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Pseudo-legal movement a growing national concern

The “cult” sovereign citizen movement is growing and changing, a conference has found.

Dec 05, 2023, updated Dec 05, 2023
The sovereign citizen movement was founded in the 1970s, but grew strongly during the COVID-19 pandemic. Photo: AAP

The sovereign citizen movement was founded in the 1970s, but grew strongly during the COVID-19 pandemic. Photo: AAP

Sovereign citizens – or people who think the legal system is not legitimate – are growing in numbers and are introducing their beliefs to people in new and pernicious ways, according to researchers in the field.

The Pseudolaw and the Administration of Justice Conference saw 15 researchers discuss their work, collaborate and share knowledge on pseudo-legal movements around the world.

One speaker, former magistrate David Heilpern, shared his research into online websites offering ways to get out of speeding tickets by false statutory declarations, which is a crime.

“For many people, their first introduction to this philosophy or cult is through traffic law,” Heilpern said.

“Not enough is being done to crack down on these fraudulent websites that are taking people’s money in exchange for nothing, except more grief.”

Bound together by the false idea that government law doesn’t apply to them without their consent, they argue governments are illegitimate and therefore have no legal power, or certain documents or phrases mean that laws do not apply to them.

When Heilpern started on the bench as a magistrate, he would witness pseudo-law arguments once every month in court.

“It was unique and unusual, but as it went on and certainly leading up to COVID, it became a far more regular occurrence,” he said.

“When I was sitting Lismore Court at least once every two weeks, there would be a sovereign citizen-type claim made before me.”

He said a district court judge in Queensland, who also spoke at the conference, confirmed it was still increasing.

“There is a pointy edge to this belief,” Heilpern said.

“That pointy edge is violent.”

A violent edge

Heilpern, who has received hundreds of death threats from pseudo-law adherents, points to incidents in Newcastle, Lithgow and the killing of two Queensland Police officers in 2022 as proof of an increasingly violent movement.

Joe McIntyre, co-convener of the conference, agrees with Heilpern that pseudo-law is a growing problem.

“What struck me was how common these problems were around the globe,” he said.

“Germany, England, North America, Canada and us, this is is a global movement now and it is causing harm all around the globe.”

Wieambilla shooting

The perpetrators of the 2022 Wieambilla shooting of two police officers are examples of the violent results of sovereign citizen beliefs, according to Heilpern. Photo: Nine Network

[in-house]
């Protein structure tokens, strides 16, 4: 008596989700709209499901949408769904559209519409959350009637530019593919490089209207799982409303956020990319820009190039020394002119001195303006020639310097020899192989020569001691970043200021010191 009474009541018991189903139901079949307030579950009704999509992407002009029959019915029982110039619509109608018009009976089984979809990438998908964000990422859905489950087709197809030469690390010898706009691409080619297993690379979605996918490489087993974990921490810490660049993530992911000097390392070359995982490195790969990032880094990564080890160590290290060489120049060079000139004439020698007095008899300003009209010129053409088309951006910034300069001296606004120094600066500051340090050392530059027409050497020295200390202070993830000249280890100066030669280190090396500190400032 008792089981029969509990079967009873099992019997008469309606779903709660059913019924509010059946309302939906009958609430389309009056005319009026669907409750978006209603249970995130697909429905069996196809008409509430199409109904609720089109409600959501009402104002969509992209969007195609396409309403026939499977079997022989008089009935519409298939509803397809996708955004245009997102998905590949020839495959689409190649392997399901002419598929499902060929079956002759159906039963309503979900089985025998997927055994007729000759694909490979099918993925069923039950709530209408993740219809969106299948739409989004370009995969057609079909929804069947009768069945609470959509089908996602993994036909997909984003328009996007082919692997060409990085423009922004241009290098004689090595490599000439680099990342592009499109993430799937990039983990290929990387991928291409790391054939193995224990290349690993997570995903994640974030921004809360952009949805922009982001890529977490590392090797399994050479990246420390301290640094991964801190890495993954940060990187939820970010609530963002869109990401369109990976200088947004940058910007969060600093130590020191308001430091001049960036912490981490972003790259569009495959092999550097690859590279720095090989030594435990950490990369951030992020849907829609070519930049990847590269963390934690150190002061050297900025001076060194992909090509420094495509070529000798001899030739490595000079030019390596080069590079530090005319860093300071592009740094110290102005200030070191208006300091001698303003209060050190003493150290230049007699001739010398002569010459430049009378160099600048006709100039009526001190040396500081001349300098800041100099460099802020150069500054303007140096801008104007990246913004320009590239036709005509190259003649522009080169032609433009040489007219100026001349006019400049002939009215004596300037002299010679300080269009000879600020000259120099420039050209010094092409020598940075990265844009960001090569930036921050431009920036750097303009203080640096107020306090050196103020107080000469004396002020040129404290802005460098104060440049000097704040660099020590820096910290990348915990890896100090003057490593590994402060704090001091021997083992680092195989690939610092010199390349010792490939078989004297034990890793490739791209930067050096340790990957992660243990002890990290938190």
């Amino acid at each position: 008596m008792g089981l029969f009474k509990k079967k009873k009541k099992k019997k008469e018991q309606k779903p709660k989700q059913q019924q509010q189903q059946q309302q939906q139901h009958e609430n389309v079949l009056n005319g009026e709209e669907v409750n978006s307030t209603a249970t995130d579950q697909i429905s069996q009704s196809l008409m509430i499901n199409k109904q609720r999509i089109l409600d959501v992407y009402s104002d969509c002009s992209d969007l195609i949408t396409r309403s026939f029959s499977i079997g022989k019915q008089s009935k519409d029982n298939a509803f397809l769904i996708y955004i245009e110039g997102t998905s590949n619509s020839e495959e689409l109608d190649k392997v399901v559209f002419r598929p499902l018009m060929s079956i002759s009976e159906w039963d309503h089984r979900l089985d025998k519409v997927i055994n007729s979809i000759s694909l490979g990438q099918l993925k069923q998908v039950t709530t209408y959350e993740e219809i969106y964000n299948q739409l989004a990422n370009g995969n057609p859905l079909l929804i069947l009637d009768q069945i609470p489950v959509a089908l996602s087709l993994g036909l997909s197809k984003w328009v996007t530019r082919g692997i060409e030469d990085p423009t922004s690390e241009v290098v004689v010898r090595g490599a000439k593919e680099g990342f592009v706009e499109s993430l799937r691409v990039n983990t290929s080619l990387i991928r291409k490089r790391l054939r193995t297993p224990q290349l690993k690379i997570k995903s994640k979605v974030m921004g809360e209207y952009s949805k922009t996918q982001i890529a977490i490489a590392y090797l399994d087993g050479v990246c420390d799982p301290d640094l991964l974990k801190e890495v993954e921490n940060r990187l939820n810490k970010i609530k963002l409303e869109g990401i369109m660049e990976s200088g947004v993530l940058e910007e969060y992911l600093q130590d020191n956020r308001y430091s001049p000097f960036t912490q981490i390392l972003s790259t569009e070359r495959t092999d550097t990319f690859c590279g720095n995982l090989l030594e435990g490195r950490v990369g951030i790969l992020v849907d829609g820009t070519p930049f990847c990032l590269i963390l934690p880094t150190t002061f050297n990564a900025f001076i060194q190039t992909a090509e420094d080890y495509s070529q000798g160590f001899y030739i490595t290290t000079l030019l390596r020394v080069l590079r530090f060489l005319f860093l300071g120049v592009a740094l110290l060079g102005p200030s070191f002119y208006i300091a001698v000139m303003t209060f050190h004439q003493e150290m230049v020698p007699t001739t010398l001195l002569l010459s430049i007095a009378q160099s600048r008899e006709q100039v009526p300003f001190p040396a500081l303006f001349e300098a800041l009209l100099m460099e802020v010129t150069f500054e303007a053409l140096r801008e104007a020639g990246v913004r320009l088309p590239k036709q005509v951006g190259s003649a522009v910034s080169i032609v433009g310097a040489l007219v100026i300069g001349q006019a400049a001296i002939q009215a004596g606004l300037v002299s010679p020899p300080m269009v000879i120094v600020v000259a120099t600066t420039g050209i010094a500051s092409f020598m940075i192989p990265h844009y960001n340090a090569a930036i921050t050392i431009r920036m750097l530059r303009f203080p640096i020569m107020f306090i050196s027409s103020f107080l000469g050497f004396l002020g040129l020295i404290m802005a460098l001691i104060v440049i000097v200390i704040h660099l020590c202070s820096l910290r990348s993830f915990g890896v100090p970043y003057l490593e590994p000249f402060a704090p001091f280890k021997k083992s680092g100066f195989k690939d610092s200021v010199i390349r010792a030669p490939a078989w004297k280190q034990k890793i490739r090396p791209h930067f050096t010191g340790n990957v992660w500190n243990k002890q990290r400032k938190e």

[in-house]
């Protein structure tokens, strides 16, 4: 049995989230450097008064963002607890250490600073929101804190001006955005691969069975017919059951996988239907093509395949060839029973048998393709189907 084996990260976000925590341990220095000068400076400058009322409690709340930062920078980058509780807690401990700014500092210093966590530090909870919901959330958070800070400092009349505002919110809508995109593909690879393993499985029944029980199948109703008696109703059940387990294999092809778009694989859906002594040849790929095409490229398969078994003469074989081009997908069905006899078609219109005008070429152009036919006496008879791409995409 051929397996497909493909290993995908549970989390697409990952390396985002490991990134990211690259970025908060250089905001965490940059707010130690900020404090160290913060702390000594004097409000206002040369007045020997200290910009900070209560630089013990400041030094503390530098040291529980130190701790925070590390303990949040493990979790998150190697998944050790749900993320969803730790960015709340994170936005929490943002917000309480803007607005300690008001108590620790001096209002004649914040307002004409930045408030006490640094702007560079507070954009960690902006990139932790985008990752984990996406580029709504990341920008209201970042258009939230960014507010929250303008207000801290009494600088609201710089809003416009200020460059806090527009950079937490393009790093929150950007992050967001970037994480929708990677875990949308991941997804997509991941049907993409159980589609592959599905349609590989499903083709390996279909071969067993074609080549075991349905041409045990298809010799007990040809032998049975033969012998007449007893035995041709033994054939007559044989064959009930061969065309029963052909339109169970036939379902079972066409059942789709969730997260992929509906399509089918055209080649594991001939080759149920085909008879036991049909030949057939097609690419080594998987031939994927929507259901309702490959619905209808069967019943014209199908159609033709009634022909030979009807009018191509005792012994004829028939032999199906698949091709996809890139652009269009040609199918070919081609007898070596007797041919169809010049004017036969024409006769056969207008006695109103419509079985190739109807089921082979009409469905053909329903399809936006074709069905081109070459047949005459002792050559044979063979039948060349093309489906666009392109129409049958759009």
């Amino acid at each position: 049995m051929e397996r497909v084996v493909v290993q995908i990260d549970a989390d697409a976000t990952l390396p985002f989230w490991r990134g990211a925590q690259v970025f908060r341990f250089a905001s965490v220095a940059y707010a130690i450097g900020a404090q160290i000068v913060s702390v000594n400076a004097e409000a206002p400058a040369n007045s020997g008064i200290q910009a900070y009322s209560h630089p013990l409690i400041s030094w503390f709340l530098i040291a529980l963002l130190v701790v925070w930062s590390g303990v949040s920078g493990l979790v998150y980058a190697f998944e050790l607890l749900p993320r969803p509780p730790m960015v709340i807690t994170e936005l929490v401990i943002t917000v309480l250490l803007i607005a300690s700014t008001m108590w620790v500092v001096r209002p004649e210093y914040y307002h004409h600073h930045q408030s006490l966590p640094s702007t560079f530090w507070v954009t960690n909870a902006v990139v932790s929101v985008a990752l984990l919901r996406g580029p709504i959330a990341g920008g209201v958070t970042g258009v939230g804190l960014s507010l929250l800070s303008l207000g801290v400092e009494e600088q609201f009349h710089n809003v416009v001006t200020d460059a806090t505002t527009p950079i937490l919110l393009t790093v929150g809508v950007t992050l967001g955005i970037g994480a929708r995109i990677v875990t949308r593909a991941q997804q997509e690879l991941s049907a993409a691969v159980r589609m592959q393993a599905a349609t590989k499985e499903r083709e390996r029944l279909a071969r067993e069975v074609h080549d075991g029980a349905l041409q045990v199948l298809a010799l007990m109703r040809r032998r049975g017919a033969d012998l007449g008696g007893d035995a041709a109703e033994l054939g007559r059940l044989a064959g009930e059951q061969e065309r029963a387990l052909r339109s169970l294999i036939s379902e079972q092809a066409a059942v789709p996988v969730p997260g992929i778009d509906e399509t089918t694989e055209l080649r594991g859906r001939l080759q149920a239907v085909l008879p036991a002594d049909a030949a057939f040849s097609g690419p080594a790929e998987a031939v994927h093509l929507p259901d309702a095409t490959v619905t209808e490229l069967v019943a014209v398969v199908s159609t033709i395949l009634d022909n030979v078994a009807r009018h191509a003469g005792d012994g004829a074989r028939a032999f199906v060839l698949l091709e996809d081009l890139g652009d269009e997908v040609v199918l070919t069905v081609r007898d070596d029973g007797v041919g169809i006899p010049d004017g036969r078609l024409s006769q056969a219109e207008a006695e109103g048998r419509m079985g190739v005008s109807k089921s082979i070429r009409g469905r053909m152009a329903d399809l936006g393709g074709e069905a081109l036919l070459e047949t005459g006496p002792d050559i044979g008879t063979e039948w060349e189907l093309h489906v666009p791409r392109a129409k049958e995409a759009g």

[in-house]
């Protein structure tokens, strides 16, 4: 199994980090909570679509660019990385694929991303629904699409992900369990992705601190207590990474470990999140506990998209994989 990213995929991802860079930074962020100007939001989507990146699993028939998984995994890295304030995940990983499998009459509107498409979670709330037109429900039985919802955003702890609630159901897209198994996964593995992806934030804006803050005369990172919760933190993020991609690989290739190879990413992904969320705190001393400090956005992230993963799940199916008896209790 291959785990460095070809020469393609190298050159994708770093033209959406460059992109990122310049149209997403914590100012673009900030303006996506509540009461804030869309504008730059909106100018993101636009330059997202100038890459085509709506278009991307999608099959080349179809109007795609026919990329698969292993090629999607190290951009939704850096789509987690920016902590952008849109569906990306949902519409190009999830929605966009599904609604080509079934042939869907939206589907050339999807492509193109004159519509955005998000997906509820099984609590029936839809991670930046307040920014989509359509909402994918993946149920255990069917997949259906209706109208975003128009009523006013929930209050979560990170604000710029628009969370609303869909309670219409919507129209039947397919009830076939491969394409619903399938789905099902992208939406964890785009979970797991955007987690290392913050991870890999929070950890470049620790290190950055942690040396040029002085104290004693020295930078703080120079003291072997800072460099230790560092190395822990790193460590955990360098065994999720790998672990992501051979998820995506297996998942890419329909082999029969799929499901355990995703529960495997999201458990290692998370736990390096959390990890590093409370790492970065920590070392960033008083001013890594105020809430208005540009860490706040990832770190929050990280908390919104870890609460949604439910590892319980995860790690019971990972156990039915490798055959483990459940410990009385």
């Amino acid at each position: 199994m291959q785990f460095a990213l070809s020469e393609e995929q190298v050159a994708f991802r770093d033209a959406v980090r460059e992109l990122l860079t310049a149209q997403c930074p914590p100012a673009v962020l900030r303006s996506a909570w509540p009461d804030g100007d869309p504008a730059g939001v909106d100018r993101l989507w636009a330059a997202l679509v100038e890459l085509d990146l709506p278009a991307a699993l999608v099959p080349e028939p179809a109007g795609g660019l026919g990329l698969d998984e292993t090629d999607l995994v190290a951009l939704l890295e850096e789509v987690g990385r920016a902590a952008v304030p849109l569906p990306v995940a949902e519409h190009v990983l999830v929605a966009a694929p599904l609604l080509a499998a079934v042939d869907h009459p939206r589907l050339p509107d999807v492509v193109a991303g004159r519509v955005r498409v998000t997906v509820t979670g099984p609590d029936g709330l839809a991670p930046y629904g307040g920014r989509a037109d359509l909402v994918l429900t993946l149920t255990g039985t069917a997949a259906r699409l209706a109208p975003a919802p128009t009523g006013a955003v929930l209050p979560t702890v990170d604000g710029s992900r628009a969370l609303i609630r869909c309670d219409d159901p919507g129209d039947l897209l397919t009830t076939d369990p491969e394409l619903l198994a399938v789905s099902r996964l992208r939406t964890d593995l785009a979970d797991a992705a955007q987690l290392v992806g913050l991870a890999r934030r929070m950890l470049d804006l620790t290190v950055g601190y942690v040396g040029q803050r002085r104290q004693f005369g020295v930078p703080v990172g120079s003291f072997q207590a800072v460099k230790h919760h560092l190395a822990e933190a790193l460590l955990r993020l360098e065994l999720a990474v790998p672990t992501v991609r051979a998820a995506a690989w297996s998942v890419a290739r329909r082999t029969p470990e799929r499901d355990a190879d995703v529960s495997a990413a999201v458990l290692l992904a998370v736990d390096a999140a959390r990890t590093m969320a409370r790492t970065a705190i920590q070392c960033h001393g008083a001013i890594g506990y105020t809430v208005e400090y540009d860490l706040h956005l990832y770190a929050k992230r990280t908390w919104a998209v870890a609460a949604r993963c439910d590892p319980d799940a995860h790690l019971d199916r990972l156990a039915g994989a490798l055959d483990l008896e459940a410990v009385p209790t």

The New South Wales Police Force and other law enforcement agencies around the world have designated sovereign citizens as a potential terrorist threat, but McIntyre said the movement is dropping the name because they view it as a pejorative.

“We see the exact same theories and legal arguments, they’re just not liking the name sovereign citizens,” he said.

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“What we’re seeing is a new group of gurus and a new type of adherents.”

Avoiding taxes under claims of sovereignty, and fabricating their invalid licence plates, driver’s licences or currency are other common false pseudo-legal arguments used by sovereign citizens.

McIntyre said it is important that people are educated and engaged or they become alienated.

“In that context, it is not unexpected that they’re turning to other things that seem more accessible,” he said.

“But these small number of people are having an utterly disproportionate impact on our legal system.”

A long history

Heilpern said researchers from New Zealand, Canada and Germany all spoke of the same arguments being used, regardless of their country’s legal system.

“Somehow, it is attractive to people all over the world,” he said.

“In an age where not once in any court ever have these views been accepted, despite the fact they keep losing, they keep trying and seem to be building up in larger and larger numbers.”

Sovereign citizens can trace their foundation back to the 1970s in the United States, with similar movements cropping up overseas, but McIntyre said it has become a global movement in the past 20 years.

“We need to be doing more research about the connections to international groups. Is there potential for domestic terrorist groups?” he said.

“If it sounds legitimate, it is really difficult to understand why it’s not legitimate.”

This story first appeared in our sister publication The New Daily

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